We both woke up to rain. I hadn’t put the rain tarp over the top and the droplets were coming through the mosquito screen roof onto our heads. “My book,” Thomas said, reaching for where he placed it last. “It’s safe,” I said, holding up the plastic bag I’d put it in. Later he will tell me he was concerned because it was a library book, but I like to think he would’ve done that no matter what, such is his love for books. I can’t deny some vanity in all this, for I think I’ve given him aan inclination towards books and reading that he might not gather were he someone else’s child. If I do nothing else, I think. For a moment I prayed a foolish prayer. “Lord, please let this rain pass.” Like Christ in the garden only this was rain and what right did I have, really, asking God to intervene to keep us dry? What if someone had prayed for rain? What if rain were desperately needed? “Scratch that,” I said. I told Thomas to keep under the sleeping bag and I scrambled to put on my pants and shoes. I unzipped the tent and picked up Thomas. He didn’t have any shoes so I had to carry him over to the John Deere Gator, a cross between an oversized golf cart and a four-wheeler that we’d parked next to the tent in case of emergency. I turned the key several times, but it wouldn’t start. “Dad, the lightning,” Thomas said. He was shivering. By now we were in the middle of a thunderstorm. Shirley, God bless her, had turned on the porch lights at the house, which was roughly two hundred yards away. I grabbed Thomas, throwing him over my shoulders and made a break for it. Now, let me say this. I’ve heard of people running much further with a full blown adult on their backs, sometimes through war zones or in a flight of terror. I’ve heard these people say they never thought once, never stumbled, never stopped or gave the angels pause. I don’t mean to oversell this. The house was two hundred yards away and Thomas is an eight-year old boy. But it was a thunderstorm with lighting striking fairly close. I could barely make out the path in the dark and the ground was slippery rock and mud. And I had just done with putting my back into a sore ache by sleeping on hard ground. Thomas was whispering into my ear, “Oh please, let’s make it.” I was thinking the same thing. I remembered my mom telling me about a kid who was struck by lightning while on a riding lawn mower. “It was clear sky,” she told me, shaking her head, her eyes telling me that it was just as God said…like a thief in the night. All this to say, I guess, that I didn’t stop or stumble even though I had every reason to be afraid.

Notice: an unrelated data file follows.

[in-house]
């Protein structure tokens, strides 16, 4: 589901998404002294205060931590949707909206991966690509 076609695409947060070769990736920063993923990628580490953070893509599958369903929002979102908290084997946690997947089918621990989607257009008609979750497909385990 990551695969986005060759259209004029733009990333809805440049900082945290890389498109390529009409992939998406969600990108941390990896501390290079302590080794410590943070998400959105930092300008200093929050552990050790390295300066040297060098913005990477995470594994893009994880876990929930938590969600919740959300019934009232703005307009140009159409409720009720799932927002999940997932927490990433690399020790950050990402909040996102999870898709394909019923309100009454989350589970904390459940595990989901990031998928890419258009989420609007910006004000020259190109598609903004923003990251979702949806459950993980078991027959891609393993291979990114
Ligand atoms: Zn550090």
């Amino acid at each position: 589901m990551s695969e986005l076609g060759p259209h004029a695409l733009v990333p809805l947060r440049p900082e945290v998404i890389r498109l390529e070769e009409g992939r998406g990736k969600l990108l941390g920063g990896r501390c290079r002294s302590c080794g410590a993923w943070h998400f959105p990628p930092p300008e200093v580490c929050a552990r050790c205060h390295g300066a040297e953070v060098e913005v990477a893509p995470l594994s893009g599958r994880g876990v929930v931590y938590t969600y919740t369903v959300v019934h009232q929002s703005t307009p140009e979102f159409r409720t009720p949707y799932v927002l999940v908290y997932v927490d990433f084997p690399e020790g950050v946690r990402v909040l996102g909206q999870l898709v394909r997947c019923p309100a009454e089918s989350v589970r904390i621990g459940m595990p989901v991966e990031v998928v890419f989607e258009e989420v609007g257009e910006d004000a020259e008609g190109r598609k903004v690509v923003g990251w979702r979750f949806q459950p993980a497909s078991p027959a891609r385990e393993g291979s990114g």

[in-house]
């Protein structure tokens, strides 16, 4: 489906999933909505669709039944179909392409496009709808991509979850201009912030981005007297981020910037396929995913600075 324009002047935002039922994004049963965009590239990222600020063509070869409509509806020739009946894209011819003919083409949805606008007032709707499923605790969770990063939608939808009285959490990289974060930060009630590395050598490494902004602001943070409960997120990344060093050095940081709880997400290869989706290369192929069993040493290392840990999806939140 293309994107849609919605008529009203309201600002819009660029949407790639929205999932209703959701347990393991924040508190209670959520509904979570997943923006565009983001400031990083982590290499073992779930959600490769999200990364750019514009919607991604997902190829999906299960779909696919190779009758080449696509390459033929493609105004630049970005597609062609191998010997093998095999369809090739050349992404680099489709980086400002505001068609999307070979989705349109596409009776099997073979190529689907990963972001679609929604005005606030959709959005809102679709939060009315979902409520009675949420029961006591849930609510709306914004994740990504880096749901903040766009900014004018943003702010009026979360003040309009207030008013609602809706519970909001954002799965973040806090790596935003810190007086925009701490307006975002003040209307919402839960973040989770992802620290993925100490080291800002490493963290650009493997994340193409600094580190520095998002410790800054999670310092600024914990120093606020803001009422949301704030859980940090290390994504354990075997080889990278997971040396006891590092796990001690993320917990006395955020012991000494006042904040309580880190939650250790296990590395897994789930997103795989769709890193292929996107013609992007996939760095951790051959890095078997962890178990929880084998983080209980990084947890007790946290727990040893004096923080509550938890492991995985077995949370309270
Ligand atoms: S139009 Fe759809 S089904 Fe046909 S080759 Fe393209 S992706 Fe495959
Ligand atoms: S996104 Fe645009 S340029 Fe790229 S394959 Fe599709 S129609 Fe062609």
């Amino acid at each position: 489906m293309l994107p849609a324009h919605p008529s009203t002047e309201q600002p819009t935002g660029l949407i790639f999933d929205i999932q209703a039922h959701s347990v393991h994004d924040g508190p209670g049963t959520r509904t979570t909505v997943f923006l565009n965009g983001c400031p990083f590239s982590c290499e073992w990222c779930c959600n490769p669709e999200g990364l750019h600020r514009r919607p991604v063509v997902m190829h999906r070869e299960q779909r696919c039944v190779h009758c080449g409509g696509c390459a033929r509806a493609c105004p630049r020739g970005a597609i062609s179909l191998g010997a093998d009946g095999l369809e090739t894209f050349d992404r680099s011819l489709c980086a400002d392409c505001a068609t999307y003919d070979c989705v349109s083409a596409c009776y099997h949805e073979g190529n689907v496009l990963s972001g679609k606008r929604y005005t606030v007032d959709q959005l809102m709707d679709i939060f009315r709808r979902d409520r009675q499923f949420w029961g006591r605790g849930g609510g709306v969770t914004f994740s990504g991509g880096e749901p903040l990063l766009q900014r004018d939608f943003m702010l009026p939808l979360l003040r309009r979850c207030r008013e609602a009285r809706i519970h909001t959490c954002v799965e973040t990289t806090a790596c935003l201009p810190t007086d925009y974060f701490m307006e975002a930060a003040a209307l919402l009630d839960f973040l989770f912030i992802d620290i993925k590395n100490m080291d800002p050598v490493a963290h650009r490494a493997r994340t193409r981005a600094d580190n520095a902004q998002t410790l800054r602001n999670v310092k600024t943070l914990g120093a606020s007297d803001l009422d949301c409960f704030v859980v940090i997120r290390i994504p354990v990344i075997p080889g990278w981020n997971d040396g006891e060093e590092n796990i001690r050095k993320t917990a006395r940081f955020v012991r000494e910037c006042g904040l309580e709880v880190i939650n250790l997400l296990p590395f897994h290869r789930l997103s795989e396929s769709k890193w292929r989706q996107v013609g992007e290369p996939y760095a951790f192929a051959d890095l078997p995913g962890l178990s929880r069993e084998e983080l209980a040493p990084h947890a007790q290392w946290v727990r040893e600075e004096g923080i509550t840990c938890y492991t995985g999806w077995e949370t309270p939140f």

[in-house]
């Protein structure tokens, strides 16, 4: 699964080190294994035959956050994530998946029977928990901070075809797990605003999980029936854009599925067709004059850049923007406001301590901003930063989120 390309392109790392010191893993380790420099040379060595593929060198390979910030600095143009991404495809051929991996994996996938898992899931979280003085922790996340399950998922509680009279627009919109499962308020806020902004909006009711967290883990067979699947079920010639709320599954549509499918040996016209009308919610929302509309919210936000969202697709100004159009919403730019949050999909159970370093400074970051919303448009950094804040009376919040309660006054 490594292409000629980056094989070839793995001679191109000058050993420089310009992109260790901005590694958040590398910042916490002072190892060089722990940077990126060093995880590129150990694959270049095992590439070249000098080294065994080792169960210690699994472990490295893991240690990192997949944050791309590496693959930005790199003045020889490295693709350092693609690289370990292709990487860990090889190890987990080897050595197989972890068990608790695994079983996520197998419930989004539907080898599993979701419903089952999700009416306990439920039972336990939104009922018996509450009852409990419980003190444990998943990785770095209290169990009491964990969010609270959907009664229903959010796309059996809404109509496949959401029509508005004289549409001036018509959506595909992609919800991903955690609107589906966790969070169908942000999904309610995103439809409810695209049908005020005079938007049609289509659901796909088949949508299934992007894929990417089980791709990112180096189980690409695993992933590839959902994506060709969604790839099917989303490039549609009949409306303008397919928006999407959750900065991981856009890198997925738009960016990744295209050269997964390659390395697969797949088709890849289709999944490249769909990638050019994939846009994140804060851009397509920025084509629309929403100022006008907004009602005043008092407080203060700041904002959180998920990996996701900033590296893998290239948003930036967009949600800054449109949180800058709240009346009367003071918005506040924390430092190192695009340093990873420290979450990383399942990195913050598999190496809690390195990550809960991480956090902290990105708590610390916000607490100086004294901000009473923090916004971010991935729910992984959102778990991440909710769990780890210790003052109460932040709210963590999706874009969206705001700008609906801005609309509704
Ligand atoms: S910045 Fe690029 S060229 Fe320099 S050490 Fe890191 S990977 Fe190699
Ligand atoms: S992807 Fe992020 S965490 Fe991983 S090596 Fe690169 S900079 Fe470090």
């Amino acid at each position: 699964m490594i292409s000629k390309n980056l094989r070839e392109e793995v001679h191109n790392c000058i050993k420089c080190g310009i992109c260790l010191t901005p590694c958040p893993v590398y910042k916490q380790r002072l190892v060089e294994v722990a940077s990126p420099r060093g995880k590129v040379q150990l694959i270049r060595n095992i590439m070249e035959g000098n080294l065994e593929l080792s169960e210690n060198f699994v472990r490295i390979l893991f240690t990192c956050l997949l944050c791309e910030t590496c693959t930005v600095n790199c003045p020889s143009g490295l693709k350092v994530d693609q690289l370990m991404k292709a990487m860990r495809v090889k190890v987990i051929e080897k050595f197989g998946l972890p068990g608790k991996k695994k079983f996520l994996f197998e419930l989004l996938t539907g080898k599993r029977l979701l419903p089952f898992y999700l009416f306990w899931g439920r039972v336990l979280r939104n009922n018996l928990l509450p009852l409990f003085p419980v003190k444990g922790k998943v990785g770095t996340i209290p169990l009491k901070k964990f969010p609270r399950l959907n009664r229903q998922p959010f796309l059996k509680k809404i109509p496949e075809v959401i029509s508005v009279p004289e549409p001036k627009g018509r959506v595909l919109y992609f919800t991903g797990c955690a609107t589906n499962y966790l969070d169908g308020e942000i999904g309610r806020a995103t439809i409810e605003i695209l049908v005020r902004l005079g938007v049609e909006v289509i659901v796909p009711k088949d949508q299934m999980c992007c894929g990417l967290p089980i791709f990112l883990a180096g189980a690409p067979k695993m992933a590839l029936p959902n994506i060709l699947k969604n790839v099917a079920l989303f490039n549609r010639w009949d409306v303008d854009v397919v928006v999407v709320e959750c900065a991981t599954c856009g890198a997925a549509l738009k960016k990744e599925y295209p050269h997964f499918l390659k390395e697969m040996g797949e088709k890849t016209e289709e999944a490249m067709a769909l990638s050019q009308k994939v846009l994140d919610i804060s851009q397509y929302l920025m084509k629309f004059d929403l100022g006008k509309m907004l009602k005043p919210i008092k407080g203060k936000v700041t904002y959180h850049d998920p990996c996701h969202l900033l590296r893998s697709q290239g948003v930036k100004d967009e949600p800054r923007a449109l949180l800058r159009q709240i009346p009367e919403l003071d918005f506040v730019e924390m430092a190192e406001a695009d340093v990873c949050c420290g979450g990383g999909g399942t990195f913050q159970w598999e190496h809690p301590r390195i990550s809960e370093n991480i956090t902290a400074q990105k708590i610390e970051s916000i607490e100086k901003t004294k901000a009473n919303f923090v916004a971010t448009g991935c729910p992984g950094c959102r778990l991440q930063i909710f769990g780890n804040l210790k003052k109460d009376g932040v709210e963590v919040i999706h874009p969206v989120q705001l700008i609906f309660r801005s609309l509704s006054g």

I’m clearly dramatizing. It’s my greatest weakness and my only strength. We made it to the house fine. I dried Thomas off and put him down in bed next to his grandma and brother. I crawled upstairs into bed and listened to the rain tapping on the tin roof. As I lay there, my breath high in my throat, wakeful from the mad exodus, I thought about how old wounds heal hard, like the old preacher in Gilead says. I thought about this land, how its turned over its fair share of misery on top of our heads and yet we stick with it, trying to forge new memories, running through the occasional thunderstorm and side-stepping the lightning, setting up fires and tents despite all, the whole time whispering, whispering with all of our broken hearts, “Oh please, let’s make it.”